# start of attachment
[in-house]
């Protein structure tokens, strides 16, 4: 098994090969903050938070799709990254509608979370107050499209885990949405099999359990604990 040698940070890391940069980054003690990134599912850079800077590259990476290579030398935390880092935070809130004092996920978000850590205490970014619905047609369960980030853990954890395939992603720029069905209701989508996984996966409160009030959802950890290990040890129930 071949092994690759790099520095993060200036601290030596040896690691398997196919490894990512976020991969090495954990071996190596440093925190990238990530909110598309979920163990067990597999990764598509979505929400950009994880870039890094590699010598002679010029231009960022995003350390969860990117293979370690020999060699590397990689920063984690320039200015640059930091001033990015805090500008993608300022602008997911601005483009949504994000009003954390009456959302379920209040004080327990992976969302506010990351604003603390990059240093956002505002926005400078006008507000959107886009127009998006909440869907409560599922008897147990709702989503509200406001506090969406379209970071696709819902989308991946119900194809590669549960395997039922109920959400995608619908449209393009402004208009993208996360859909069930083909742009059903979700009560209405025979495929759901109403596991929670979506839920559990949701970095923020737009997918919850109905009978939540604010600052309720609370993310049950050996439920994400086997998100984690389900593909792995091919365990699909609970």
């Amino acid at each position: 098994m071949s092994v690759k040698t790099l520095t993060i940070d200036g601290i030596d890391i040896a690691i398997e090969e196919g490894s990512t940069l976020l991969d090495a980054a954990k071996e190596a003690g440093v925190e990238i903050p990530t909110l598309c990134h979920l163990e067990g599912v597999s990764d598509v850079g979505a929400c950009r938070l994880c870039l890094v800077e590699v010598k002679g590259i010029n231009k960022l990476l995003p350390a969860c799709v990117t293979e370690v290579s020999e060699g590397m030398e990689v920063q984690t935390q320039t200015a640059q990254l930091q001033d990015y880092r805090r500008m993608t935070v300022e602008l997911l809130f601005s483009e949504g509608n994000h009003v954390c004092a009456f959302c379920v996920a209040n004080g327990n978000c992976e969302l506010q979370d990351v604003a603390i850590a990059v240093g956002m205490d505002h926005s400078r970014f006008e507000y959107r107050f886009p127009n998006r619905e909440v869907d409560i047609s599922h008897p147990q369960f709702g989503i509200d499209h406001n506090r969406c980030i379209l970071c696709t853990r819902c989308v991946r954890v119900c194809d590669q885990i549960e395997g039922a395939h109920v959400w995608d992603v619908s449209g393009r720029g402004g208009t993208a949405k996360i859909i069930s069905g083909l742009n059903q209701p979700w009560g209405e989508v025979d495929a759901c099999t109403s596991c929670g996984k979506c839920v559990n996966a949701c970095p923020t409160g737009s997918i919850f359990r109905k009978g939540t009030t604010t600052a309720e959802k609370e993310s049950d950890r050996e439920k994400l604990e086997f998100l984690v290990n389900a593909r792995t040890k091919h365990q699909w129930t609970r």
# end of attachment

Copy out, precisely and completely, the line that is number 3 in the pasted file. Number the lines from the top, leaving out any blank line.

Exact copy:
């Amino acid at each position: 098994m071949s092994v690759k040698t790099l520095t993060i940070d200036g601290i030596d890391i040896a690691i398997e090969e196919g490894s990512t940069l976020l991969d090495a980054a954990k071996e190596a003690g440093v925190e990238i903050p990530t909110l598309c990134h979920l163990e067990g599912v597999s990764d598509v850079g979505a929400c950009r938070l994880c870039l890094v800077e590699v010598k002679g590259i010029n231009k960022l990476l995003p350390a969860c799709v990117t293979e370690v290579s020999e060699g590397m030398e990689v920063q984690t935390q320039t200015a640059q990254l930091q001033d990015y880092r805090r500008m993608t935070v300022e602008l997911l809130f601005s483009e949504g509608n994000h009003v954390c004092a009456f959302c379920v996920a209040n004080g327990n978000c992976e969302l506010q979370d990351v604003a603390i850590a990059v240093g956002m205490d505002h926005s400078r970014f006008e507000y959107r107050f886009p127009n998006r619905e909440v869907d409560i047609s599922h008897p147990q369960f709702g989503i509200d499209h406001n506090r969406c980030i379209l970071c696709t853990r819902c989308v991946r954890v119900c194809d590669q885990i549960e395997g039922a395939h109920v959400w995608d992603v619908s449209g393009r720029g402004g208009t993208a949405k996360i859909i069930s069905g083909l742009n059903q209701p979700w009560g209405e989508v025979d495929a759901c099999t109403s596991c929670g996984k979506c839920v559990n996966a949701c970095p923020t409160g737009s997918i919850f359990r109905k009978g939540t009030t604010t600052a309720e959802k609370e993310s049950d950890r050996e439920k994400l604990e086997f998100l984690v290990n389900a593909r792995t040890k091919h365990q699909w129930t609970r």